A Parish's Journey Towards Reconciliation

“The Church where Lee and Davis worshipped.” That’s how St. Paul’s, in Richmond, Virginia, was known. Next to the Virginia state capitol, St. Paul’s gained fame from its four years at the political and social center of the Confederacy. Jefferson Davis did attend and was baptized at St. Paul’s. Robert E. Lee came when he could. Later, in the 1890s, St. Paul’s blended faith and history when it dedicated two stained glass memorial windows to Davis and Lee and gloried in its reputation as the “Cathedral of the Confederacy.”

Since the 2015 murders at Emanuel AME in Charleston, St. Paul’s has been on a journey of historical truth telling about its complicity with slavery and segregation, and how its members have understood race relations from 1843 to the present time. Congregant-researchers have examined census records, newspaper articles, vestry records, and diocesan journals to critically reassess St. Paul’s history. St. Paul’s practiced a proslavery Christianity that defined a narrative of racial difference that survived emancipation and ensured—bolstered by Lost Cause history—the maintenance of an oppressive racial paternalism well into the twentieth century. Still, St. Paul’s adopted a social gospel theology in the early twentieth century that positioned it to take a moderate course during the Civil Rights movement and a progressive racial agenda after 1969.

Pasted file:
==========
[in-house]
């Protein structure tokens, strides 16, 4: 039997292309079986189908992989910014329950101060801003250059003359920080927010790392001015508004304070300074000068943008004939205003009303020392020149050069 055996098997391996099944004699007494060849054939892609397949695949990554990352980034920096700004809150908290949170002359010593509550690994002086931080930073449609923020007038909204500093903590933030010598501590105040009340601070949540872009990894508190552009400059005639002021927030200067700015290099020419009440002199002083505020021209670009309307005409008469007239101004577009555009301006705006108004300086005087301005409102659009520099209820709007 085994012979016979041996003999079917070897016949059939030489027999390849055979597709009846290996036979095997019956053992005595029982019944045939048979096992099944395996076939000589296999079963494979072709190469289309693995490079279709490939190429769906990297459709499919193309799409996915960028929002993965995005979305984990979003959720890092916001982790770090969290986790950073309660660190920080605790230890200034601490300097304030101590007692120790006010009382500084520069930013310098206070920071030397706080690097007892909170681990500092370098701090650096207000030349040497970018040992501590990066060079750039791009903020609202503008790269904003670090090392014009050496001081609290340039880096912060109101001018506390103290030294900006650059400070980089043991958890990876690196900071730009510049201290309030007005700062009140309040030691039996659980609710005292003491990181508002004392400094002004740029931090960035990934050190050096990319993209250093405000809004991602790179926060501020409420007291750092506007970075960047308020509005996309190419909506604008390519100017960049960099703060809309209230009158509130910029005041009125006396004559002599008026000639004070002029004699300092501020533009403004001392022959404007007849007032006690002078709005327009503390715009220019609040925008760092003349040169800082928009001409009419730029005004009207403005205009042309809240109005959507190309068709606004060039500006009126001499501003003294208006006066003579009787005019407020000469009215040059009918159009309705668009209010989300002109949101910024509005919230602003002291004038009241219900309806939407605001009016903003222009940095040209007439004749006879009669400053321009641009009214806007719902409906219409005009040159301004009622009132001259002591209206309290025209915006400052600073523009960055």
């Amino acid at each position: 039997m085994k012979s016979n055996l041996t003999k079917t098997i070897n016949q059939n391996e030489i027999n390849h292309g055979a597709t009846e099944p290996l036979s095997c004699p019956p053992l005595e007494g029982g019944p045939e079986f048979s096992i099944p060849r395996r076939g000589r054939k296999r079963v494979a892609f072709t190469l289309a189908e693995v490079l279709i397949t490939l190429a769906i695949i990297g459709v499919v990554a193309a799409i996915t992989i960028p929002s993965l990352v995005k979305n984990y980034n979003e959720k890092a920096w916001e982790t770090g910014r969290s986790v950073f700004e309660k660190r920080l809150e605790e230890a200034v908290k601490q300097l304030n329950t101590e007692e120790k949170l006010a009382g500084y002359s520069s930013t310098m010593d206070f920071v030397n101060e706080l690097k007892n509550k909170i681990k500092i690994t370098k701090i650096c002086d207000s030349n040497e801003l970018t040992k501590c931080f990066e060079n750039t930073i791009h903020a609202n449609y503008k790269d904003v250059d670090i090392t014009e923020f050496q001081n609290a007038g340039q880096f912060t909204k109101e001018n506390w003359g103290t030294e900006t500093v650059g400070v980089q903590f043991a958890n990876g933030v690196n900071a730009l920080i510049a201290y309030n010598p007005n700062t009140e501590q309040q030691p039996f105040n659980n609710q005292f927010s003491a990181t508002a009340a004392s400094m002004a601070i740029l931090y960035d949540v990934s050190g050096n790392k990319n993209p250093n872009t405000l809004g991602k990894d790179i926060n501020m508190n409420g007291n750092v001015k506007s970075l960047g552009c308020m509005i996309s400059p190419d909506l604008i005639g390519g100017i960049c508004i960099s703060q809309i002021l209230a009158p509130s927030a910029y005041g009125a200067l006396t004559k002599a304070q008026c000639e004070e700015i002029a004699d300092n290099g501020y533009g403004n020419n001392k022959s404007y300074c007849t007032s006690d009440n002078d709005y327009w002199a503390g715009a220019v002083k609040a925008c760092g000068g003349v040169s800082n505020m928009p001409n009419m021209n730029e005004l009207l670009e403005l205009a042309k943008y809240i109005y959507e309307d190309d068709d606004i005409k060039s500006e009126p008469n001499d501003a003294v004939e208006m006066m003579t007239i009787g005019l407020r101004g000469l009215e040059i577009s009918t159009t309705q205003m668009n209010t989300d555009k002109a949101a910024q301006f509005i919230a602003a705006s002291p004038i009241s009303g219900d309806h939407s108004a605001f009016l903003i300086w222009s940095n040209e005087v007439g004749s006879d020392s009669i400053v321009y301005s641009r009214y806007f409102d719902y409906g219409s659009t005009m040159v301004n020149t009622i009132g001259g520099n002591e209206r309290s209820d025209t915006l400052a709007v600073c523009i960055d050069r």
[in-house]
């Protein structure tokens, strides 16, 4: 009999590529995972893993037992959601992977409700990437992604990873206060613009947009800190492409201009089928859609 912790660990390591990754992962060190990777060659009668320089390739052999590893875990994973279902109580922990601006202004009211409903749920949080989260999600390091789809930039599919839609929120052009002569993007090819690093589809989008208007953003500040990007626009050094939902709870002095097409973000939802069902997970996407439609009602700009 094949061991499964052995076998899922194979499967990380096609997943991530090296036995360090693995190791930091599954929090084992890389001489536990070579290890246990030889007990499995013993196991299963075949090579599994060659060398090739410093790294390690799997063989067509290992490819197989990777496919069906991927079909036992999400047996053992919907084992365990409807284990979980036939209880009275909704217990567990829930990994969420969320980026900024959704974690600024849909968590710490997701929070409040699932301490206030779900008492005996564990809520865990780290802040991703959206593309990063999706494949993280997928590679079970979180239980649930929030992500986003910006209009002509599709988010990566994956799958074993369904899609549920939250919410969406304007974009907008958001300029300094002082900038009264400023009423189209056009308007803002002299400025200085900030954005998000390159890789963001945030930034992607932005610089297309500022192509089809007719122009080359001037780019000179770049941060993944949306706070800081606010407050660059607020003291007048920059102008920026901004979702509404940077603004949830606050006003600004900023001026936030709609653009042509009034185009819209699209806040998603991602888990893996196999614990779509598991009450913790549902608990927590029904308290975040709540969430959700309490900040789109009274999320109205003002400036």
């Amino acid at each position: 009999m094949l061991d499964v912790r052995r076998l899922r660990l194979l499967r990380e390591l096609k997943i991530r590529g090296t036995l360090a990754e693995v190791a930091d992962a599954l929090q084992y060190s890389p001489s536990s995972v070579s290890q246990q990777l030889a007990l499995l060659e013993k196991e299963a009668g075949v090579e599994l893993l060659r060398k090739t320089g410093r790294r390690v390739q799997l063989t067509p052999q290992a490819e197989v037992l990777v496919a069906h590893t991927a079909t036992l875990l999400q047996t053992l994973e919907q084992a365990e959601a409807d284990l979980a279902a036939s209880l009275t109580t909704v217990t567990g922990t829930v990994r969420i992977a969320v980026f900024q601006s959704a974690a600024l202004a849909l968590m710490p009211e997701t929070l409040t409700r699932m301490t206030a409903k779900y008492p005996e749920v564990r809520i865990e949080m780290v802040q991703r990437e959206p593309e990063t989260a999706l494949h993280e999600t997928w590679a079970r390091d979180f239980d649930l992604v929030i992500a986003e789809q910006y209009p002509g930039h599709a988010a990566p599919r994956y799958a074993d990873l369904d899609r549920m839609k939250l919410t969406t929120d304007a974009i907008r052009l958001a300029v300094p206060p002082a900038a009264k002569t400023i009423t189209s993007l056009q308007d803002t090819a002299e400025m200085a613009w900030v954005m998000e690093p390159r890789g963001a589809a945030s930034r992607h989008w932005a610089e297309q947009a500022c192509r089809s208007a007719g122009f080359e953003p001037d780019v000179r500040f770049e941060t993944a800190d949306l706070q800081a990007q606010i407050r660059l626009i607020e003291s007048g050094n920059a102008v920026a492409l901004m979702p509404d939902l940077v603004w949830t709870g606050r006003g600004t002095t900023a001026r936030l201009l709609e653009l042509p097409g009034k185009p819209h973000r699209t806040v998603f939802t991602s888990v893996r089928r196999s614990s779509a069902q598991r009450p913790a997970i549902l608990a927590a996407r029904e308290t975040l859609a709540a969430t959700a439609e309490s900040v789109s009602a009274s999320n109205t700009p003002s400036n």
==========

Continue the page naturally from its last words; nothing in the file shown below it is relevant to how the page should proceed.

In 2015, St. Paul’s removed Confederate iconography from its sanctuary, including several plaques, kneelers, and bookplates with Confederate flags. Since then, another group of parishioners have thought deeply about the messages St. Paul’s windows and plaques convey. They have made recommendations for how St. Paul’s might rededicate the windows and reshape the worship space to convey a sense of welcoming in our own time. These recommendations also include liturgies, music, and litanies focused on repentance and reconciliation.

In March the Presiding Bishop came to St. Paul’s to review our progress and encourage our journey. We recognize that we are only at the beginning of that journey, and the History and Reconciliation Initiative will continue to study the past while discerning how we might live as a beloved community in the future.

- Fletcher Lowe, Episcopalians on Baptismal Mission


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